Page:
MBS and PBS data

Over half of parents (56%) provided consent to access the Australian government databases of MBS and PBS. Linkage between EFHL and PBS was enabled using participant Medicare numbers. Linkage to our unique study identifier (ChildID), including manual matching and cleaning of conflicts was completed by Medicare Australia. Only prescriptions supplied prior to presentation date or follow-up time point (1 yr., 3 yr., 5 yr) were counted when comparing medication usage between children with and without allergy.

Statistical analysis

EFHL data was managed with Stata 12.1. Data analyses were undertaken using R [13]. Chi-square tests were used to compare associations between parental-reported allergy and potential risk factors. The presentation rate to ED of children with allergic disorders was calculated based on the whole EFHL cohort (n = 3404, Table 1). A p-value of < 0.05 was considered statistically significant. Prevalence rates and 95% confidence intervals were computed using the Mid-p exact test for person-time rates. Person-years (PYs) for prevalence rates of parental-report allergy were calculated by adding the number of years each child had contributed to the study. Person-years for the prevalence of presentation to ED with allergy was calculated for each child based on the last date of ED data available (31 December 2013) minus the child’s date of birth, and summed across the cohort. Logistic regression analyses were conducted to identify variables independently associated with parental report of allergy as well as ED diagnosis of allergy (including and excluding ‘rash’). For the parental report model, variables significant at a p < 0.10 level in the univariate analysis and with complete data on at least 90% of children were considered in a forward stepwise conditional regression model with entry and exit criteria of p < 0.10. The same regression technique was used for models determining variables associated with ED presentation for allergy (including and excluding “rash” lead to two separate models). However, because some of the key univariate predictors had > 10% missing data for this model, various models were built on the full sample as well as for subsets with complete data on key variables found to be significant in univariate analysis. Interactions between variables were assessed; significant interactions (p < .05) were accounted for in all models. In determining the best model, the number of records, the strength of the associations, the persistence of covariates across models, and the Negelkerke’s R square value were considered.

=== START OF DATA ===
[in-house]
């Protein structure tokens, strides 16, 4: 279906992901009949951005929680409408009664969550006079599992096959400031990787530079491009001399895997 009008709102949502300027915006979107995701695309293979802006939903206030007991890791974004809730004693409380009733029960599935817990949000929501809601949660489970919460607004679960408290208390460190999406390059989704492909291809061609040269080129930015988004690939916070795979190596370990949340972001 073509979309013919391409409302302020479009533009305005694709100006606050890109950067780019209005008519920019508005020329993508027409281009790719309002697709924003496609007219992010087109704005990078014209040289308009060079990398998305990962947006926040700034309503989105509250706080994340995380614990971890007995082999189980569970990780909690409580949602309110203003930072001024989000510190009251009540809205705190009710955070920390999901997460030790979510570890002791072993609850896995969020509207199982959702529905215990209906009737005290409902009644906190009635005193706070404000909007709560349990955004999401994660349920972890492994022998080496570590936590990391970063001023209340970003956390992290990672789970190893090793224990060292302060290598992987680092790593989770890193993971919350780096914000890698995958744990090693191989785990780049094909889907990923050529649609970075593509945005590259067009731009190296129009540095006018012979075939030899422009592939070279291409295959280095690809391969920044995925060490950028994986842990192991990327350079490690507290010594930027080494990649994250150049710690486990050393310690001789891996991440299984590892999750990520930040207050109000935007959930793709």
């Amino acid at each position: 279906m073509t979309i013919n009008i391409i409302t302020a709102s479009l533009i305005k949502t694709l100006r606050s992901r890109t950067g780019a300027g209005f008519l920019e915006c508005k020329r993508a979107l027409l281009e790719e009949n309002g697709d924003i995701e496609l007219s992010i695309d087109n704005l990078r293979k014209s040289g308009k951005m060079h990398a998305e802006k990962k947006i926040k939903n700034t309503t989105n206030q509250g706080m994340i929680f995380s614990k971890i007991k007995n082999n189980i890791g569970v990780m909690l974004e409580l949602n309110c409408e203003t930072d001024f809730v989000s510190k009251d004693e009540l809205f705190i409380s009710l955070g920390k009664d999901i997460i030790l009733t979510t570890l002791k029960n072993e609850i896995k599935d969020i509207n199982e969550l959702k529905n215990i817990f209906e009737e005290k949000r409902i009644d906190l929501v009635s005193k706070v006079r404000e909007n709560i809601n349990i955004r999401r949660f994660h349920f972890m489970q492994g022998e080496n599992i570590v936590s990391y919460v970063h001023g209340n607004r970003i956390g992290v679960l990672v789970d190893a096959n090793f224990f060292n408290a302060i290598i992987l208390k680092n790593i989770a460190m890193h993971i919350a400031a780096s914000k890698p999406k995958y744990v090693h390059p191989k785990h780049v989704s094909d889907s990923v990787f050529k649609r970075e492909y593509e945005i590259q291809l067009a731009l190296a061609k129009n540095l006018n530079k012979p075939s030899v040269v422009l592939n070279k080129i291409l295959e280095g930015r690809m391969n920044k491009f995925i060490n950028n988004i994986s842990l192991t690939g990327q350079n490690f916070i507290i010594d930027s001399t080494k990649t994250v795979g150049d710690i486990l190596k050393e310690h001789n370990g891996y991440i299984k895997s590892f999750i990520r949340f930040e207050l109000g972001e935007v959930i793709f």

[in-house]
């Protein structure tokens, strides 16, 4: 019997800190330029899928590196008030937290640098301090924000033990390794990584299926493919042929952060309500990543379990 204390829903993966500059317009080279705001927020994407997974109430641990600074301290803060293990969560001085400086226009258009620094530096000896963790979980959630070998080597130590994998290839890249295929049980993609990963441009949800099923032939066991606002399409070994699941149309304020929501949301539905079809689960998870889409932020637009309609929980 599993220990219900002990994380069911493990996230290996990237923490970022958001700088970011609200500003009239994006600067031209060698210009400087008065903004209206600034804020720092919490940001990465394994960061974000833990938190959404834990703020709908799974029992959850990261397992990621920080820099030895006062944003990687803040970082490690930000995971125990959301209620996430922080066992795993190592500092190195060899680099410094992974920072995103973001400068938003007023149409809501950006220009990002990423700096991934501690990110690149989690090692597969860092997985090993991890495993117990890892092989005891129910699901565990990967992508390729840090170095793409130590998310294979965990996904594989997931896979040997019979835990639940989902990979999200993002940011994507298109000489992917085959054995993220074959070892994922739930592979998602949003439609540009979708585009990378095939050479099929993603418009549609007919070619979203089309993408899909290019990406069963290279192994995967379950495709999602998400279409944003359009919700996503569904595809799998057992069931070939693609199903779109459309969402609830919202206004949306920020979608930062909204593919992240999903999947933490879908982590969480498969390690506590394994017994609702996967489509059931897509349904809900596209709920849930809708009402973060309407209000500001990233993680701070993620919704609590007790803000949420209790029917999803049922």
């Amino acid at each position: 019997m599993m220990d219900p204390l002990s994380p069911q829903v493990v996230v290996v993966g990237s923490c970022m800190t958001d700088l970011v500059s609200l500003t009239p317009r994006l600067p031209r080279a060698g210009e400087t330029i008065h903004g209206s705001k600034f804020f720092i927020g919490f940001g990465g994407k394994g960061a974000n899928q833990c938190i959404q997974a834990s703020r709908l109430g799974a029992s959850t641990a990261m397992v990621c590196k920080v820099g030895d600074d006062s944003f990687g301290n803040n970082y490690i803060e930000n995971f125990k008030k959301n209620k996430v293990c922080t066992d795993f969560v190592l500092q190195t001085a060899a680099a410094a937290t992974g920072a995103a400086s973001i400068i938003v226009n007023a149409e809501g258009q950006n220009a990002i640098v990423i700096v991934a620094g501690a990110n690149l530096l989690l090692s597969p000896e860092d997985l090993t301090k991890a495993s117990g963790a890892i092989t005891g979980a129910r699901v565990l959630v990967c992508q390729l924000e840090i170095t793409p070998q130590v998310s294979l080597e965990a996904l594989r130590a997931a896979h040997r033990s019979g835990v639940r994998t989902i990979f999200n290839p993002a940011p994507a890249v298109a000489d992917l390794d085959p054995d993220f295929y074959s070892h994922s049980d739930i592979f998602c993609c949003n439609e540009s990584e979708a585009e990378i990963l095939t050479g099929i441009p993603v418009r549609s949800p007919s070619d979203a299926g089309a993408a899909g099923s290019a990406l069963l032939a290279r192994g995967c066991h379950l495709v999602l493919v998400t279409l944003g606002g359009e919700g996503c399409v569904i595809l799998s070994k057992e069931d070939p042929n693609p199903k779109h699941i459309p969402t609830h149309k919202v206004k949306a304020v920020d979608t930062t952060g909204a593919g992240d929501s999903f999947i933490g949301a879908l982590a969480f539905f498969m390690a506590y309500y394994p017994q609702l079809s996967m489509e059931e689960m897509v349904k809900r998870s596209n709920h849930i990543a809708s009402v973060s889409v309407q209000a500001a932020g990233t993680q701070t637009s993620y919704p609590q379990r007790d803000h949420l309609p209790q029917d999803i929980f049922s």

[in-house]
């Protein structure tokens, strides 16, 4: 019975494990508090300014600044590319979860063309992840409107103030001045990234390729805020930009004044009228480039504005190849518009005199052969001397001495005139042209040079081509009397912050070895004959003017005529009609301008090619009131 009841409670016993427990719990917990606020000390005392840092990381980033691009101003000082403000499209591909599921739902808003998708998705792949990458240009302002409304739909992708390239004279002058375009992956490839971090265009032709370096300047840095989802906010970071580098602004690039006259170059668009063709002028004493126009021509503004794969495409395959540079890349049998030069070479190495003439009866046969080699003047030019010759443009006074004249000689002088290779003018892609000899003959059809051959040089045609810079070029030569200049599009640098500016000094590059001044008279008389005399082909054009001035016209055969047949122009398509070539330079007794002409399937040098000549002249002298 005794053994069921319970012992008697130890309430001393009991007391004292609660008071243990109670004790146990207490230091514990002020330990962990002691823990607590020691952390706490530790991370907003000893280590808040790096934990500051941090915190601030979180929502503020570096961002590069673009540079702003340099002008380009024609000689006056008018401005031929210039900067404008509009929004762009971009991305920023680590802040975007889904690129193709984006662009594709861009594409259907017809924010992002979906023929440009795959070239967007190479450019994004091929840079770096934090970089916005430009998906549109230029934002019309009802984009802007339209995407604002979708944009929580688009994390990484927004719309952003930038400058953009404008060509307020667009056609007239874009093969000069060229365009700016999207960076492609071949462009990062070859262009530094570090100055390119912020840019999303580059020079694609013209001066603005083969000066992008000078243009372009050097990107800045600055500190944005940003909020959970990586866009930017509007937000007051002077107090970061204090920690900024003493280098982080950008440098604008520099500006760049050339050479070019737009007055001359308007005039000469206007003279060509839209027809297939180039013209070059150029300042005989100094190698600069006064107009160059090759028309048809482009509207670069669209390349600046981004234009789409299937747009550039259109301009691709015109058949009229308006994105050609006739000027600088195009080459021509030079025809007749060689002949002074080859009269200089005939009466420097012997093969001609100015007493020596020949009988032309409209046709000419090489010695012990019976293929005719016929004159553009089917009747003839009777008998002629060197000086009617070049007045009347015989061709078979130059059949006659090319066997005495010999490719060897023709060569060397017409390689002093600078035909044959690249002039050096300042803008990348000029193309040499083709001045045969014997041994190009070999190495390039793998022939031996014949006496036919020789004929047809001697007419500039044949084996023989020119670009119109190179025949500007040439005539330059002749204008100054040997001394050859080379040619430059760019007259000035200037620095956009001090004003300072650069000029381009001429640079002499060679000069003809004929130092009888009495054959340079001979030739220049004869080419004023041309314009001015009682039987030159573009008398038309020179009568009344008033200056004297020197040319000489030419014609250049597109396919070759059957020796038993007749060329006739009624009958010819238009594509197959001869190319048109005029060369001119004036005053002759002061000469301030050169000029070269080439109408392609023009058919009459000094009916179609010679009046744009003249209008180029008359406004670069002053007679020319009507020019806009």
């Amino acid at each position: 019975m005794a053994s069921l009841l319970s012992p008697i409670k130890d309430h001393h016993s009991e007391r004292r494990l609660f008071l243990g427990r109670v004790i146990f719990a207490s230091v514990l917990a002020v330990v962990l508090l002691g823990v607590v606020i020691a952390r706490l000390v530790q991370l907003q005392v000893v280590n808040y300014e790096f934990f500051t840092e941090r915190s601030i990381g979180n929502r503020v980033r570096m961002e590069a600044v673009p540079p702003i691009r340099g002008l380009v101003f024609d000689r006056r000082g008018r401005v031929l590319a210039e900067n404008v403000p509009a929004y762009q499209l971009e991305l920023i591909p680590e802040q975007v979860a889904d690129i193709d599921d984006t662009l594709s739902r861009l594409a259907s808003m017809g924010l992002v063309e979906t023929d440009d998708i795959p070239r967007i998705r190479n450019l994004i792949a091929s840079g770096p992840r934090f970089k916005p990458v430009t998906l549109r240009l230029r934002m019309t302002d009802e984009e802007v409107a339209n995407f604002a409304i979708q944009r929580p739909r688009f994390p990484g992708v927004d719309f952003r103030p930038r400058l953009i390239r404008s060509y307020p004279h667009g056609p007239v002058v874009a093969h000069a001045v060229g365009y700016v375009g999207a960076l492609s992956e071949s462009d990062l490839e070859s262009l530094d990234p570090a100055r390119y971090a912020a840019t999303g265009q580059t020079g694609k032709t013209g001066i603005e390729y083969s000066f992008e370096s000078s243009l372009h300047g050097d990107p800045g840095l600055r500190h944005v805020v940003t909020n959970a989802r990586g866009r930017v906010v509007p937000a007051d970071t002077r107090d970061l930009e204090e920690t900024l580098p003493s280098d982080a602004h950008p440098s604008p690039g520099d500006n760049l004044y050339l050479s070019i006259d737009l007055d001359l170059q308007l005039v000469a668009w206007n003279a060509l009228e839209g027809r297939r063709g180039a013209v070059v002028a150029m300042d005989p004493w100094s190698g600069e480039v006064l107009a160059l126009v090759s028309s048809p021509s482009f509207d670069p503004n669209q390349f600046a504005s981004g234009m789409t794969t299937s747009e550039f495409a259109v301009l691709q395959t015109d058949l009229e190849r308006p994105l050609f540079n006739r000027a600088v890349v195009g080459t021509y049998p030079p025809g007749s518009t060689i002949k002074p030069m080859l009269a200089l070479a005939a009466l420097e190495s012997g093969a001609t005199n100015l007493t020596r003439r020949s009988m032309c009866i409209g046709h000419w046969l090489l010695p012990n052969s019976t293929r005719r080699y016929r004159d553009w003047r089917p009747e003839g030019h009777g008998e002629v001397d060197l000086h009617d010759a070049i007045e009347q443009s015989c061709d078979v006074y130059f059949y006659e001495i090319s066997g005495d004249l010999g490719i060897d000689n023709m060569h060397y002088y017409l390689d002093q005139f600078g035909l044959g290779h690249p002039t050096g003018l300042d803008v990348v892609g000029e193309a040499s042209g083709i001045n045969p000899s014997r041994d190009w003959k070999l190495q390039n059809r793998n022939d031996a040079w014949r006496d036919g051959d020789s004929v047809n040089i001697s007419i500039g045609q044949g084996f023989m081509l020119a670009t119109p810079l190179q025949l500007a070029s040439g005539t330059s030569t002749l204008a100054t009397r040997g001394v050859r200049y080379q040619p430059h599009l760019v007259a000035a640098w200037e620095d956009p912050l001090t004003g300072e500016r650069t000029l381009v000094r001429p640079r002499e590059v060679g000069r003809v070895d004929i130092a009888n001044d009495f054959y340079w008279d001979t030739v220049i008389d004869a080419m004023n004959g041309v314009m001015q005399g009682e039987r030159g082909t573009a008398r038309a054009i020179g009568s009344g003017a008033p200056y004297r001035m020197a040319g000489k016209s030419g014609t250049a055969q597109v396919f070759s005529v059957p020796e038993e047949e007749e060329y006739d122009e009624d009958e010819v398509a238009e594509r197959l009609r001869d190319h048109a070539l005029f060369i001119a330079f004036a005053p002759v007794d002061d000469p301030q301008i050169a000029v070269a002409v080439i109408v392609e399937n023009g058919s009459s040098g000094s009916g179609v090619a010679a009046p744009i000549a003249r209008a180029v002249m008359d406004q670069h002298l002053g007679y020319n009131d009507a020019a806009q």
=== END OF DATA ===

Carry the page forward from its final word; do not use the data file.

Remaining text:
Ethics approval